Getting the Shot

October 26, 2014

It would be great if the lighting conditions were ideal every time we went out to shoot. The reality is that lighting can vary greatly from location to location, day to day, and situation to situation. While you can sometimes return to a location repeatedly if you're shooting a landscape, you really don't have that option at an event. The event happens at its scheduled time, and if you miss a shot, it's gone. Being able to push your gear (and yourself) out of your comfort zone in these situations will go a long way.

Last night, I went to Brooklyn Bowl in NYC to photograph some performances on the final night of the CMJ Music Marathon. I've been to the venue once before to shoot, and while I recall coming home that night with useable images, they weren't as good as I would have liked. I wasn't aggressive enough with my camera. I let the ISO sit at 3200 when I could have pushed it an extra stop. I didn't at the time because I just didn't feel comfortable, and I was worried about the noise. Looking back, I think that I could have done things differently.

Nikon D750 — 24mm, 1/60 sec, ƒ/3.5, 9000 ISO

This is Ayad Al Adhamy, lead singer/guitarist of the band Team Spirit. He came down off the stage and ended up on the floor with everyone. There was some light on him as he continued to perform down there, but since he was completely off stage, the light was very inconsistent. Shooting at my usual stage settings was out of the question.

What did I do? Well, first, I didn't panic. I knew I didn't have much time, but I made an assessment of things I could control, and then tried to stabilize as many variables as I could. I could only open up the aperture as wide as ƒ/2.8, but I wanted a bit more depth so I opted for ƒ/3.5. I could change my shutter speed as needed, but didn't want to go below 1/100. I ended up going down to 1/60th, but it worked out.

Since I didn't know what ISO would be appropriate, I switched my camera into Auto ISO. I had already been shooting the show at 4000, then 6400 ISO, but it still wasn't enough. The camera chose an ISO of 9000 for this shot, after I had dialed in the f-stop and shutter speed manually. It was a particularly calm part of the performance, so 1/60th of a second was still enough to stop most motion. Here's another shot of him earlier in the set, at 6400 ISO.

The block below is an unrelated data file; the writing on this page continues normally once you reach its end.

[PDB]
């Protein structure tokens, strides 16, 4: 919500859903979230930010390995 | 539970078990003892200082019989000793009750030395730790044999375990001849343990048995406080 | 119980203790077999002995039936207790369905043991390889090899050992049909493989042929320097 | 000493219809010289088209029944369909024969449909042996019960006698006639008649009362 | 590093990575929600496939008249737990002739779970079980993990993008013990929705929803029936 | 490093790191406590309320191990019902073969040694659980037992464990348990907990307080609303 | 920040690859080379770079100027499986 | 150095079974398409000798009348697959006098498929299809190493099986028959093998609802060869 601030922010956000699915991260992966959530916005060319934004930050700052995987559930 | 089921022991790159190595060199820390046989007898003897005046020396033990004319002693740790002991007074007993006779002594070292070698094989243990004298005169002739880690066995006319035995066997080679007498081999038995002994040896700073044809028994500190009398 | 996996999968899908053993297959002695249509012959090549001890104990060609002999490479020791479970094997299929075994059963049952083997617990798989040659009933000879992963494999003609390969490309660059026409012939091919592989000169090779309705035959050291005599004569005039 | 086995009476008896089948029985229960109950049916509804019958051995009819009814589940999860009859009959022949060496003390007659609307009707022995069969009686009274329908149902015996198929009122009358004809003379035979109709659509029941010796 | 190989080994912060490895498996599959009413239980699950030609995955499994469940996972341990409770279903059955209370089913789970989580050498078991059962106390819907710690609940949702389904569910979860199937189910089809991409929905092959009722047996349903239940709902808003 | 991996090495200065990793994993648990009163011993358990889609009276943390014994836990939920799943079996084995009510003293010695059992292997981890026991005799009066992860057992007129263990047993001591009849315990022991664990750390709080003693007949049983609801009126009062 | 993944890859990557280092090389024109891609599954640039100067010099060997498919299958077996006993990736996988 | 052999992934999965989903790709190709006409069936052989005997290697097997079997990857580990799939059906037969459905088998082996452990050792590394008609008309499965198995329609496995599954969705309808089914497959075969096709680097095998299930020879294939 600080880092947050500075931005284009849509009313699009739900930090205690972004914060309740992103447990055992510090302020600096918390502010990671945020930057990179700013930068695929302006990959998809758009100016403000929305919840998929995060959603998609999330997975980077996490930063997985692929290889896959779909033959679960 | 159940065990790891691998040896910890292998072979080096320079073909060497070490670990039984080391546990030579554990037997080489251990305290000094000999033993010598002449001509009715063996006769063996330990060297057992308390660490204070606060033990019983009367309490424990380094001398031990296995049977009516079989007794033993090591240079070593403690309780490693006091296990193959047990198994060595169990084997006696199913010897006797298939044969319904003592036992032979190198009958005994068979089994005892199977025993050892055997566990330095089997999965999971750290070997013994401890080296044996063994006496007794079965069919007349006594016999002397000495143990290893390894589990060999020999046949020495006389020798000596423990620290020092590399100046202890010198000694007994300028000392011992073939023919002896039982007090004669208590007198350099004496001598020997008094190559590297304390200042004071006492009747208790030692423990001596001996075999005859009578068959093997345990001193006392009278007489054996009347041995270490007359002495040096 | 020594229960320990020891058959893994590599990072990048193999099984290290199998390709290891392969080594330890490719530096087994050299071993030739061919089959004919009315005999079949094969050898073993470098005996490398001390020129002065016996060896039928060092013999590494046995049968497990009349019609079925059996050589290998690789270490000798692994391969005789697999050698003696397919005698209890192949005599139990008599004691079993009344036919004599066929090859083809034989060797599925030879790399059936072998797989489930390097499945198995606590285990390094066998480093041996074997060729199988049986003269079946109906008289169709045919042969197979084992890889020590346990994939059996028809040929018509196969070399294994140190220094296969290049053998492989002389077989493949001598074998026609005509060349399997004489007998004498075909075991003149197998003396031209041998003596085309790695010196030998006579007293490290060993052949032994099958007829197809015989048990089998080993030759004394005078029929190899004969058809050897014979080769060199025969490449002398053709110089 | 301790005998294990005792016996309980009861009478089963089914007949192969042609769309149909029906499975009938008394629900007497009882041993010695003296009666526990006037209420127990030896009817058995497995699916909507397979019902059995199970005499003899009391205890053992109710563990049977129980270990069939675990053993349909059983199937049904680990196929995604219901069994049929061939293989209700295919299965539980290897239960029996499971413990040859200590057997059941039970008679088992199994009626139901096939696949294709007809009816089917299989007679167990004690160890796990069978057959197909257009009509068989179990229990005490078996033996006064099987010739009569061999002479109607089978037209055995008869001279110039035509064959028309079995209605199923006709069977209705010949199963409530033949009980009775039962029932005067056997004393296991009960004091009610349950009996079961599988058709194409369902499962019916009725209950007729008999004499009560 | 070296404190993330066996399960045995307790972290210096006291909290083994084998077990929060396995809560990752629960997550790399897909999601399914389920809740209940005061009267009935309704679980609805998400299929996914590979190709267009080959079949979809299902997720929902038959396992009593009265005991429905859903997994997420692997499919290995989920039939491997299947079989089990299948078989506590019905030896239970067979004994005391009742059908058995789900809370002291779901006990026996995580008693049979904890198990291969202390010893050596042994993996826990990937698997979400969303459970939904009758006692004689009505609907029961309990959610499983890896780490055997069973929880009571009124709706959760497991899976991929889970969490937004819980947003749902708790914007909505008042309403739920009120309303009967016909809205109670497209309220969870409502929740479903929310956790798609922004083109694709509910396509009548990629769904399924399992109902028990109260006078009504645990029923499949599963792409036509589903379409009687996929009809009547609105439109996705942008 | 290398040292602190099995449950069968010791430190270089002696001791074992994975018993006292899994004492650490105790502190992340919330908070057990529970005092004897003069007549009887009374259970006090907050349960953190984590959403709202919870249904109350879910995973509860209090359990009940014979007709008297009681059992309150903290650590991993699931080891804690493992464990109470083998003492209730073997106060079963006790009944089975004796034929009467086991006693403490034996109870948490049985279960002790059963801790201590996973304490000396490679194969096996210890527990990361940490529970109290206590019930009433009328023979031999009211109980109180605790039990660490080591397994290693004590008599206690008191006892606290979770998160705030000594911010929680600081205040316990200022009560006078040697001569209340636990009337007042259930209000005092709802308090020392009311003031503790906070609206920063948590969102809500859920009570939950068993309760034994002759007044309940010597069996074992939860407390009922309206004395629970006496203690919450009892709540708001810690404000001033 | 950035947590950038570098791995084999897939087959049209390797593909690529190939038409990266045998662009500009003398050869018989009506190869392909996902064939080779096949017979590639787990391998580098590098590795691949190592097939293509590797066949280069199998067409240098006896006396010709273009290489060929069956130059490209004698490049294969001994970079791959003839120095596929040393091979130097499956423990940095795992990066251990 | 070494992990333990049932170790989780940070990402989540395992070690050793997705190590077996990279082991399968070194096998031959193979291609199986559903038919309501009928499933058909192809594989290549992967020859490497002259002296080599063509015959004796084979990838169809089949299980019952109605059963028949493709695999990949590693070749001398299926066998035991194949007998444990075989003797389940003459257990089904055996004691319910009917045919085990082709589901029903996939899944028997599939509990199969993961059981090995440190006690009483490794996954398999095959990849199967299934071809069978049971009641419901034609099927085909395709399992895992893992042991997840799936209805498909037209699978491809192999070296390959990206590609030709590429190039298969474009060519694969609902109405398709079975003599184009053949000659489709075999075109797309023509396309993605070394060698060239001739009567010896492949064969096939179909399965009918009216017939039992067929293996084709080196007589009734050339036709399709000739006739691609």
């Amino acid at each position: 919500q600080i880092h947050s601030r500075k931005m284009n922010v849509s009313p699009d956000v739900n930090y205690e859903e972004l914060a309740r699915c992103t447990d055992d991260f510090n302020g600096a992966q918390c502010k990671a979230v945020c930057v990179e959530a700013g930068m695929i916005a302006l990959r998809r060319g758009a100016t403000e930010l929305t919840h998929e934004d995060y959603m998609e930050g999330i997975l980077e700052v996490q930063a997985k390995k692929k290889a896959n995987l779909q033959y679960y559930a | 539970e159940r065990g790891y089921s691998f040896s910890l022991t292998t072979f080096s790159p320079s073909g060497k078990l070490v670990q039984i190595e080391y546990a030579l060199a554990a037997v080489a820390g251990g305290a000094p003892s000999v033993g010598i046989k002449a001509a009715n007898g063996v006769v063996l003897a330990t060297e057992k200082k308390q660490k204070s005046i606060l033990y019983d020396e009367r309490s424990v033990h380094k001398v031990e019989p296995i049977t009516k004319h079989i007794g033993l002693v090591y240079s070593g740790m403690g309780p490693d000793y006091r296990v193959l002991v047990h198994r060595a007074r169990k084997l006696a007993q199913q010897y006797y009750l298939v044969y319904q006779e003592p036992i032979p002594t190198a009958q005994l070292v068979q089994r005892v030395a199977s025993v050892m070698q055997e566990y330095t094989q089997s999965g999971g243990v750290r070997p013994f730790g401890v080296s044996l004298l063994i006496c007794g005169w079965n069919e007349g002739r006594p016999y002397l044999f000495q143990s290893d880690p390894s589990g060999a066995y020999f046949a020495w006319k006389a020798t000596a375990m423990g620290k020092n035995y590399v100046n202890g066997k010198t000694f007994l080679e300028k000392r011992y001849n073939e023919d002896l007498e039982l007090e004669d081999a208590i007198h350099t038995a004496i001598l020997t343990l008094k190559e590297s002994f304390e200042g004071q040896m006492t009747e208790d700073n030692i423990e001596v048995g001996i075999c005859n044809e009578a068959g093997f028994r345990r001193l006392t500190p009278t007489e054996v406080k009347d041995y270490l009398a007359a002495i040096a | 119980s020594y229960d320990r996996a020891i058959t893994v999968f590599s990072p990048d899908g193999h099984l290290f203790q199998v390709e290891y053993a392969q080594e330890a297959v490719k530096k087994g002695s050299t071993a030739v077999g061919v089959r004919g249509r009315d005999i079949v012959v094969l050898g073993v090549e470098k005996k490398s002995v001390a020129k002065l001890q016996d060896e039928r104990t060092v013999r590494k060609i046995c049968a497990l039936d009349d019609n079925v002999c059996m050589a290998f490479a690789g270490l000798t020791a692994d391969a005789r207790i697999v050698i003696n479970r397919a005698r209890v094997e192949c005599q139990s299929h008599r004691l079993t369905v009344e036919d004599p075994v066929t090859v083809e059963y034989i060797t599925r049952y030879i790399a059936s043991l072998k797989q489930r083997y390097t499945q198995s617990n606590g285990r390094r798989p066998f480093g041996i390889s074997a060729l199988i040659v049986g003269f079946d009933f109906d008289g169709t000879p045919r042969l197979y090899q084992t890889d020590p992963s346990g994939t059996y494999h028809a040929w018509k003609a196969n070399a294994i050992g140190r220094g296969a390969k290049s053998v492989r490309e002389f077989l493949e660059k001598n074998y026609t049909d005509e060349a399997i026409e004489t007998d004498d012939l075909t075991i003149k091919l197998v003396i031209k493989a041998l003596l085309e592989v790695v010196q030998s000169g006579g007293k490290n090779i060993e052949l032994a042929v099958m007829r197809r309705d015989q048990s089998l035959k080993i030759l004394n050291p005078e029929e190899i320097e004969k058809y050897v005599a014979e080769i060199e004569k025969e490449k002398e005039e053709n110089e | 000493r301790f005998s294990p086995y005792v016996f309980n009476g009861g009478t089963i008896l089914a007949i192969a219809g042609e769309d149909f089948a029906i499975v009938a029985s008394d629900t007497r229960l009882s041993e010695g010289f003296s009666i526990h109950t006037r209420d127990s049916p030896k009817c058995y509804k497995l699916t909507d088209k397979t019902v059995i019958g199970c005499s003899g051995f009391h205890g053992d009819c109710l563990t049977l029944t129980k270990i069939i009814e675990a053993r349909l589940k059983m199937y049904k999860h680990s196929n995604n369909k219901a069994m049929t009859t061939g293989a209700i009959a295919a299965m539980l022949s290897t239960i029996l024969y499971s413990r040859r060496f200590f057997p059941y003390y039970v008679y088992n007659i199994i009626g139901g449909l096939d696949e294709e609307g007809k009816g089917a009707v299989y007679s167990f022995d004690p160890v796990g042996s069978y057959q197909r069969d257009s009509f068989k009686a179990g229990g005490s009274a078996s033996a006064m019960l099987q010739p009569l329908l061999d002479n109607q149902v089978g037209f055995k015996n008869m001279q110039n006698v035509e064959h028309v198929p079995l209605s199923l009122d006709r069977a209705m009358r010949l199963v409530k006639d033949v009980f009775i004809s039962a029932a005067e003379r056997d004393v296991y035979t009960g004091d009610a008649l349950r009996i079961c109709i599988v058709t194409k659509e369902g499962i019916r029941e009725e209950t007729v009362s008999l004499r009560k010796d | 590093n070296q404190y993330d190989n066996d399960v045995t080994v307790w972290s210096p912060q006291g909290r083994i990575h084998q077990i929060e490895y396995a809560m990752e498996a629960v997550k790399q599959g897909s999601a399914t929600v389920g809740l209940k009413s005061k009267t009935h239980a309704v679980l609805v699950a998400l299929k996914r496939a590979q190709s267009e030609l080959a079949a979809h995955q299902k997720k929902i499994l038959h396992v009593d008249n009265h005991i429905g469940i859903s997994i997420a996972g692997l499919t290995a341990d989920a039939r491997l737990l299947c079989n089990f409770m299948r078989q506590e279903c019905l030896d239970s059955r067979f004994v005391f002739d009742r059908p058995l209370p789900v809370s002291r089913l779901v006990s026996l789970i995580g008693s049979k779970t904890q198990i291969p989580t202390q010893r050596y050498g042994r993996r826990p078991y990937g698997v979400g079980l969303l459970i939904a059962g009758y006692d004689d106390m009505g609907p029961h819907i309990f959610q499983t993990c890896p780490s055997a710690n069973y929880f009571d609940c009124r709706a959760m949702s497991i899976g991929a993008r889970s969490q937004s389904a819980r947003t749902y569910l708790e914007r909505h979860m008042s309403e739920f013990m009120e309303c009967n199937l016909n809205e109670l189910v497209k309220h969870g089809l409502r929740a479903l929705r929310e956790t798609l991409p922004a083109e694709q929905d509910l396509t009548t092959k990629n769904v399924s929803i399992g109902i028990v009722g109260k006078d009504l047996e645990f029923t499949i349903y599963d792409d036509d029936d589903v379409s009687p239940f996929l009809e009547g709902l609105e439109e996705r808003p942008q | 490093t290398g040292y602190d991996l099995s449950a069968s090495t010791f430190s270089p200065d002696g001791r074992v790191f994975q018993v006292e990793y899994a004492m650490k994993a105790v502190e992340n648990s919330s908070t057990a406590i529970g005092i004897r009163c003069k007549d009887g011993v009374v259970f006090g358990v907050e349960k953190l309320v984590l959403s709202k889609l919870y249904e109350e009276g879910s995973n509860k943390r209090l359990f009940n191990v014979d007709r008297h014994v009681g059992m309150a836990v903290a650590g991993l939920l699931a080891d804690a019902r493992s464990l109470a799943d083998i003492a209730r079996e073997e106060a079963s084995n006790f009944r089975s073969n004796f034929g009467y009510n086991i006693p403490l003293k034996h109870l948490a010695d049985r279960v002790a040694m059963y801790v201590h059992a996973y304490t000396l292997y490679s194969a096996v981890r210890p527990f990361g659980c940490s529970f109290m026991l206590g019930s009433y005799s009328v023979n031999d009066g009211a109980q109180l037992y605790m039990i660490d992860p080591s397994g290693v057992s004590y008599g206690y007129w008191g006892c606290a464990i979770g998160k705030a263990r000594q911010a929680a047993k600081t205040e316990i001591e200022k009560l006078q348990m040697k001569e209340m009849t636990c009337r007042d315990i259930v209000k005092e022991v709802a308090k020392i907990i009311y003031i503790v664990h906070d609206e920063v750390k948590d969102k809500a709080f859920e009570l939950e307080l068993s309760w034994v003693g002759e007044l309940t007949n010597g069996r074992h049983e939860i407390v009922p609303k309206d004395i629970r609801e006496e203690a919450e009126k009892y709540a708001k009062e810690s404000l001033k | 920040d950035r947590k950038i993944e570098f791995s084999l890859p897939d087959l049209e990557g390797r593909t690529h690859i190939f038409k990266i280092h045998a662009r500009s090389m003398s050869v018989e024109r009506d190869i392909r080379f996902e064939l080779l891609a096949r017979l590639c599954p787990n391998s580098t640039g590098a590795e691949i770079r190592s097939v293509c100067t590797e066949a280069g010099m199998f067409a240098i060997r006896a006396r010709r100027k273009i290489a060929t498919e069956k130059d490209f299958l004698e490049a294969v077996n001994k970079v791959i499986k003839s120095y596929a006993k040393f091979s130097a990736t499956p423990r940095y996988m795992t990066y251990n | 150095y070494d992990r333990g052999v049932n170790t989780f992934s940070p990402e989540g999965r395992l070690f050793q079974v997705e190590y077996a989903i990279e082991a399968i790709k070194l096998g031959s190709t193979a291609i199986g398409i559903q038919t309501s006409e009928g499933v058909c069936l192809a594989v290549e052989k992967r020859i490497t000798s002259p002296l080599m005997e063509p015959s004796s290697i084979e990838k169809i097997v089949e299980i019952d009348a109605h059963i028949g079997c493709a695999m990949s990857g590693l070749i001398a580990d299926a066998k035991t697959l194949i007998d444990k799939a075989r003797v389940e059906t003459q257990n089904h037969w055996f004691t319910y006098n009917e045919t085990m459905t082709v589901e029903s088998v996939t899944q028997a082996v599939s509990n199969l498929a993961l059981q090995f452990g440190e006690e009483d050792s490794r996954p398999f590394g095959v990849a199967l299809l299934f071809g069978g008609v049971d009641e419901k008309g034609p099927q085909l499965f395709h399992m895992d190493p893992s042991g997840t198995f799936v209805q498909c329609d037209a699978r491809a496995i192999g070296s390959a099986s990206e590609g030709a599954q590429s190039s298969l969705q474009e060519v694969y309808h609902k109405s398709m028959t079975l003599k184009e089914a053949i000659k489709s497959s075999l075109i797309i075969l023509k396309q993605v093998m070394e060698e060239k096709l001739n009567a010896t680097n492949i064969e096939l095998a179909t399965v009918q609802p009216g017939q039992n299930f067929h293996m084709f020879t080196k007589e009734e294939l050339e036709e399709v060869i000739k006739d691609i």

Nikon D750 — 105mm, 1/400 sec, ƒ/3.2, 6400 ISO

I was originally worried that the shot might have too much noise. As Ayad got down from the stage, that worry shifted from my image having too much noise, to not having an image at all, and that is when I made the decision to go for more ISO. If you think about the progression of photography, you understand that certain things have gotten a lot easier. Film speed tops out at 3200 ISO. Getting a shot like this back then would mean pushing it a couple of stops and accepting the increased grain and contrast. Concert lighting hasn't suddenly become more camera friendly since the invention of the digital camera. It's the cameras that have improved drastically and make challenging lighting less of a pain. Before last night, I never really thought to push my camera or let it assist me, but today I see it differently. I would have been so upset with myself if I missed this shot, but now I have one of my favorite shots of that night. It's noisy, but it also has the feeling of the night captured in every pixel. So yeah, don't panic. Try to think of what you can do, what you can compromise. Not every situation will be easily overcome, but try. You never know what results you can get if you don't.

If you were at CMJ Music Marathon this weekend, I hope you had a fantastic time. If you were at Brooklyn Bowl last night, I hope I was able to capture some of the energy for you.

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